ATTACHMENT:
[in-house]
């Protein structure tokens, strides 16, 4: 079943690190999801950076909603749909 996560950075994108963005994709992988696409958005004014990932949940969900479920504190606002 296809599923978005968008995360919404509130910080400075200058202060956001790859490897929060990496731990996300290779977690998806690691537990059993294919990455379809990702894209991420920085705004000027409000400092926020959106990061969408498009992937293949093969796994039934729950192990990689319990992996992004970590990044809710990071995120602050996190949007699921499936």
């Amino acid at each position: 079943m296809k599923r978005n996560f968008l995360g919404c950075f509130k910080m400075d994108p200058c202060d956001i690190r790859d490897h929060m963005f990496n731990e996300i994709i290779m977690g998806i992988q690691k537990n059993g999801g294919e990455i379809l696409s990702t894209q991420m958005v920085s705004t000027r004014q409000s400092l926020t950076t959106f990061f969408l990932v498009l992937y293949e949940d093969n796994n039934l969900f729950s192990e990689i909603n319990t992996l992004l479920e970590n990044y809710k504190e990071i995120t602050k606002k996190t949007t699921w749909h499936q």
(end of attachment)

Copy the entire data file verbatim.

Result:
[in-house]
């Protein structure tokens, strides 16, 4: 079943690190999801950076909603749909 996560950075994108963005994709992988696409958005004014990932949940969900479920504190606002 296809599923978005968008995360919404509130910080400075200058202060956001790859490897929060990496731990996300290779977690998806690691537990059993294919990455379809990702894209991420920085705004000027409000400092926020959106990061969408498009992937293949093969796994039934729950192990990689319990992996992004970590990044809710990071995120602050996190949007699921499936």
């Amino acid at each position: 079943m296809k599923r978005n996560f968008l995360g919404c950075f509130k910080m400075d994108p200058c202060d956001i690190r790859d490897h929060m963005f990496n731990e996300i994709i290779m977690g998806i992988q690691k537990n059993g999801g294919e990455i379809l696409s990702t894209q991420m958005v920085s705004t000027r004014q409000s400092l926020t950076t959106f990061f969408l990932v498009l992937y293949e949940d093969n796994n039934l969900f729950s192990e990689i909603n319990t992996l992004l479920e970590n990044y809710k504190e990071i995120t602050k606002k996190t949007t699921w749909h499936q």